The temperature has climbed in a minor way, hovering at about 12C up here in the mountains and maybe rising as high as 20 down in Makrigialos. It’s still nowhere near where it was last year and my shorts are still confined to a chair in the bedroom. The apotheche door is still jammed shut and I still have no need to divert grey water for the plants here.

However, on the good news front, the ruin is all but complete. But for the discovery of an unattached pipe for the water tap outside, the plumbing is complete and not leaking. The walls are painted, ceiling and other interior woodwork is varnished and the lights are up. Before we move the bed up there all that’s needed is a shower booth, things like toilet roll and towel holders and a bathroom cabinet. Then we have to get a fridge, a small cooker and other smaller items like waste bins etc.

Wednesday April 27th
So many of the programs we pick up on the satellite are platforms for snake-oil salesmen, whether that snake-oil is God or slimming pills or surgery, so I shouldn’t really complain about BBC World. However, those other programs make no claim on balance and integrity. Yesterday we were hit repeatedly with the phrase ‘refugees fleeing the violence in the Middle East’ yet all we got to back this up were interviews with young Tunisian men in railway stations. Now, according to the BBC, freedom and democracy have arrived in Tunisia, the despot has stepped down and all is tea and cucumber sandwiches. What we basically have here, as anywhere the welfare state hasn’t spread its stifling tentacles, is young men looking for work. These ‘refugees from violence’ are actually fleeing the thing that had them chucking rocks at their leaders in the first place: poverty. It’s the economy, stupid. Of course there doubtless are refugees from the violence in Libya out there, but they’re probably a bit far from the hotel bar for our intrepid BBC correspondents.

Ah, now that’s more like it. We went up to Handras and then Ziros to celebrate someone’s birthday and in a kafenion were put in contact with a guy selling a nice rose wine for €1 a litre. We bought five litres and will doubtless be seeing him again – he’s not going to be running out any time soon since he has 25,000 litres on tap...

We had more pissing rain last night, and there’s still no sign of the promised global warming. We’ve ordered another two tonnes of wood for the stove, which will maybe turn up today. I’m hoping we won’t get to use much of it this ‘spring’ and can save it for next autumn and the start of winter. But it seems that every time it’s looking like it’s warming up, another shitload of cloud comes over the horizon and the temperature drops.

Monday May 2nd
I moved the bed and some other bits and pieces up into the ‘ruin’ over the weekend (the words ‘the ruin’ have stuck despite it being cleaner, drier and newer than the main house) and can now concentrate on other work. Having cleaned out the spare room I bleached the mould on the walls and ceiling, treated and varnished the beams and used up the remainder of the paint on the walls. I’ve also been varnishing the pergola and generally working on other stuff until completely knackered. The weather is still crappy – cloudy, damp and cold – though things are looking better this morning. During the royal wedding, when I intended to go fishing with ‘the boys’ whilst Caroline watched the wedding with ‘the girls’, it absolutely chucked it down, so I ended up drinking far too much wine.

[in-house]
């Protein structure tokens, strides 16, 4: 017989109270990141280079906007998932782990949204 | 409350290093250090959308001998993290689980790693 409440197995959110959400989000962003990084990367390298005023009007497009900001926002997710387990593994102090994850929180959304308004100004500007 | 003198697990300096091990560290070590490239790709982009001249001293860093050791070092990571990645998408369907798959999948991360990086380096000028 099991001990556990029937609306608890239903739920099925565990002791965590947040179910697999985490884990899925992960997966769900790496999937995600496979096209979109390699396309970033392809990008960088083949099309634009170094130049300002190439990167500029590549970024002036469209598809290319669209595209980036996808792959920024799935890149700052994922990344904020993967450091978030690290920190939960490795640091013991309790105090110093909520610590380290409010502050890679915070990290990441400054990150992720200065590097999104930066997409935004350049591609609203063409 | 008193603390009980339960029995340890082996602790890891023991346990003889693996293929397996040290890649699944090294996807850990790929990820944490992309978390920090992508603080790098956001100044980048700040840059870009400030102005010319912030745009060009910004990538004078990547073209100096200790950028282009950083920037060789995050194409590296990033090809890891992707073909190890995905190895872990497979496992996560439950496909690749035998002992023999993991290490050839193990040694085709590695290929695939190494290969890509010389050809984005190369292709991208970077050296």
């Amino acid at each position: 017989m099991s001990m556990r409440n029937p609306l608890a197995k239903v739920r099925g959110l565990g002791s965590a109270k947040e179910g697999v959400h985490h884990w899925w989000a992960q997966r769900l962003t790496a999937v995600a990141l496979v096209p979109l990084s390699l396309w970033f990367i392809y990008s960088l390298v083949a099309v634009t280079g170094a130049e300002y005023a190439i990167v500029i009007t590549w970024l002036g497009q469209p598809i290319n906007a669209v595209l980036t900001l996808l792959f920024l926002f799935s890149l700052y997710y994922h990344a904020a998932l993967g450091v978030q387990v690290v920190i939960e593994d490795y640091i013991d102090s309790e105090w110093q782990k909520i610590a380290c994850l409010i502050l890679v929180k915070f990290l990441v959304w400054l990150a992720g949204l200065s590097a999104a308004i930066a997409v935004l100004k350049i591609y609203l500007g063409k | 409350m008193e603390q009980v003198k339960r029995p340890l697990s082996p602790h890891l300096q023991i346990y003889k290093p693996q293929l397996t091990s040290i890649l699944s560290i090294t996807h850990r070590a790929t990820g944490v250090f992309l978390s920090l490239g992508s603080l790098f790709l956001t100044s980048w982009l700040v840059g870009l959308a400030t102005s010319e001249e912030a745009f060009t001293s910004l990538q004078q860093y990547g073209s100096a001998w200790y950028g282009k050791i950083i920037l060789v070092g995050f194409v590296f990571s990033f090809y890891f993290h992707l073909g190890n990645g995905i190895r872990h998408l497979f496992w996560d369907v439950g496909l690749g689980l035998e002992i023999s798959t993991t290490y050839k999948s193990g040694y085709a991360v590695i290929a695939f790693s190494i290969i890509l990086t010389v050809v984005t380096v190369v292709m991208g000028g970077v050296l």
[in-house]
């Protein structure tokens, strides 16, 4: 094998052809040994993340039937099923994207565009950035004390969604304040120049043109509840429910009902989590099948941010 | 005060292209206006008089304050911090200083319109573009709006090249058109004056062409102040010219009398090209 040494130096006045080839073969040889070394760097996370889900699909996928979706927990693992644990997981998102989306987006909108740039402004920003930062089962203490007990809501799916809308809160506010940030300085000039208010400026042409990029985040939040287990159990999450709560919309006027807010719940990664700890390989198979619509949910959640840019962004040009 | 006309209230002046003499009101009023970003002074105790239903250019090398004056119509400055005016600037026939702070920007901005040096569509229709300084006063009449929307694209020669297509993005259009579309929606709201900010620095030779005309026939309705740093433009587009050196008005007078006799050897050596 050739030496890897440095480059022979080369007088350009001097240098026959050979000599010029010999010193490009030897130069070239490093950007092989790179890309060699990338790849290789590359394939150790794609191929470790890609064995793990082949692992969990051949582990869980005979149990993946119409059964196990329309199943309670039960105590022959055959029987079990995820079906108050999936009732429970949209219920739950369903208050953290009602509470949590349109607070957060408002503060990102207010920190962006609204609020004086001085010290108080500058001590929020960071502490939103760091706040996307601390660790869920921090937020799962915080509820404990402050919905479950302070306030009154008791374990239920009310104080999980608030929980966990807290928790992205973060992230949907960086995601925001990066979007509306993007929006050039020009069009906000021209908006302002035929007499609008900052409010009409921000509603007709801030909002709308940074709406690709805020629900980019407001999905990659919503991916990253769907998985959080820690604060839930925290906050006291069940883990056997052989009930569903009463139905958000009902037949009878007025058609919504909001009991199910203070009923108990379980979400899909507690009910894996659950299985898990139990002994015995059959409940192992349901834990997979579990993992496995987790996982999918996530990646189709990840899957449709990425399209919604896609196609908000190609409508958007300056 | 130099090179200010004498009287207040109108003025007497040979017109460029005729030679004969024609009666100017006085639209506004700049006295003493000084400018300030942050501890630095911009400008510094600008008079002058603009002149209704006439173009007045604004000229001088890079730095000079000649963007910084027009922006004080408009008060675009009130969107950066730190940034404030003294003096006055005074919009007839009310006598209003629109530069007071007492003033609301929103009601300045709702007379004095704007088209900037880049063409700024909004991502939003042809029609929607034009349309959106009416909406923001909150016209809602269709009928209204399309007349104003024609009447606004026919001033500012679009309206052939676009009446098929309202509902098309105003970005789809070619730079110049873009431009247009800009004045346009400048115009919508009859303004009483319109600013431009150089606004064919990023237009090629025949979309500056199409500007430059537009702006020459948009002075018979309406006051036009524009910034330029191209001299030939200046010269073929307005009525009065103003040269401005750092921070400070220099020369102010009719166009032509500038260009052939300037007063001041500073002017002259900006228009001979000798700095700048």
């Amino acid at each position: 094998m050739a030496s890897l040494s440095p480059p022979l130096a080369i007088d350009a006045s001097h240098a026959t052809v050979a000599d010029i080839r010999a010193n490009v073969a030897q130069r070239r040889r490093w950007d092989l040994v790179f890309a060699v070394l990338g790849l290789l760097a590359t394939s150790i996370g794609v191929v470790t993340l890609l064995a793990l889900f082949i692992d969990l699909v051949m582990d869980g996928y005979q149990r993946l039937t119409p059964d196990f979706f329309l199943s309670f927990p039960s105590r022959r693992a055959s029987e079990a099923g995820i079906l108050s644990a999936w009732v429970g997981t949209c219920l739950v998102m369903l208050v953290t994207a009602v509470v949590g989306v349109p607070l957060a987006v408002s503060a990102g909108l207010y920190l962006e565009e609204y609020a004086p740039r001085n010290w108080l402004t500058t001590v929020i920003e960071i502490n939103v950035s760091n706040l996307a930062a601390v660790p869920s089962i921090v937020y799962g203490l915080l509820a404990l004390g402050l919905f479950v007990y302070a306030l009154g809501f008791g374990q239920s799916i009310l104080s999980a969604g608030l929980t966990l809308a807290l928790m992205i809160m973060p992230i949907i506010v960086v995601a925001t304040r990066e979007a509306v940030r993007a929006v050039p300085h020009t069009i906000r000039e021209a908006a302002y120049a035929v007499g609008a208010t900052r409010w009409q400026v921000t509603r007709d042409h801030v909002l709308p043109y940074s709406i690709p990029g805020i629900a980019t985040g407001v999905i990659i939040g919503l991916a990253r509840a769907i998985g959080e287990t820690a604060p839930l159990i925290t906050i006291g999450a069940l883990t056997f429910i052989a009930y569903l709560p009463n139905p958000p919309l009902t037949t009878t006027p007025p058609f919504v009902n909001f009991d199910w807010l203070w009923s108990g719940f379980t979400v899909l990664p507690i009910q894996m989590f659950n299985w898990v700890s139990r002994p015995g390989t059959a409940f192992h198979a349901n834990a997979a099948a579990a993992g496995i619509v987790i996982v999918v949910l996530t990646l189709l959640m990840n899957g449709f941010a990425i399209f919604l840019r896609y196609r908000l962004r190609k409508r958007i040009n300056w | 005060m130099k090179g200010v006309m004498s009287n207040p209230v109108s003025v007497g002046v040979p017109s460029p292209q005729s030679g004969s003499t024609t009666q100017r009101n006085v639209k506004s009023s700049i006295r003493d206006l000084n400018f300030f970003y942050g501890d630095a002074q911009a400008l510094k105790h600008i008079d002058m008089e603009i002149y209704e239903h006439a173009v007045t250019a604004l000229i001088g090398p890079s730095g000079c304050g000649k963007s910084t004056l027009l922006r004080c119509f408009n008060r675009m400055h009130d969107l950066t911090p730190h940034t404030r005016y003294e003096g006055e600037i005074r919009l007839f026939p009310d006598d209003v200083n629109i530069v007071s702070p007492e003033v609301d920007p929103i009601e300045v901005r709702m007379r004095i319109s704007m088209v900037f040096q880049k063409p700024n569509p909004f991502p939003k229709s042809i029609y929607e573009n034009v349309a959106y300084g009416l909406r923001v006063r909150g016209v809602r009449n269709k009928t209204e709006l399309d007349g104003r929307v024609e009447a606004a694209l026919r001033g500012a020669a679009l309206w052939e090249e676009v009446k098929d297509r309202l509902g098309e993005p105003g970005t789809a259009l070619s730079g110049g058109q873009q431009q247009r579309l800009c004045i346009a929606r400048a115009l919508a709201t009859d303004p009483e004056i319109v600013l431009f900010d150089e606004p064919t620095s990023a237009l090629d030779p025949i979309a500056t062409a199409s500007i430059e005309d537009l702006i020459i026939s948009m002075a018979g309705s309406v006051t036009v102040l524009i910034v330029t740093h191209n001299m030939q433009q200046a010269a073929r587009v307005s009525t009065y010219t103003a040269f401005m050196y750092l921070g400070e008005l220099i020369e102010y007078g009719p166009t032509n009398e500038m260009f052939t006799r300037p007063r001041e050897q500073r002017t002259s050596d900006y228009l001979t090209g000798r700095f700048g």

We’ve just seen on the news that Osama Bin Laden has been killed. Perhaps it is a good thing to have access to BBC World, since when Michael Jackson died we didn’t find out about it until about three weeks afterwards. Then again, does knowing these things make any difference to us at all?

The cynic in me immediately wondered what news was being covered up by this, that maybe the killing of Gadaffi’s family was something the powers that be wanted kept low key, but, just maybe, the announcement was being held over until after the wedding. Anyway, this is a good media victory for America and has reduced the number of murderous people-hating psychos by at least one.

Wednesday May 4th
I’ve just received an uncorrected proof copy of The Departure (thanks Julie) and here, for your delectation, is a picture of what you can’t have until September...

The temperature is climbing. This morning at 10.40 it is over 20C – the first time it has risen so high since we’ve been here. I’m actually contemplating putting on my shorts and venturing outdoors.

Meanwhile, I was going to post a picture of Makrigialos beach for Chris (Dutch physics teacher) showing how much the sea level has dropped here. However, the one time I remember to bring my camera down the sea is back where it was before.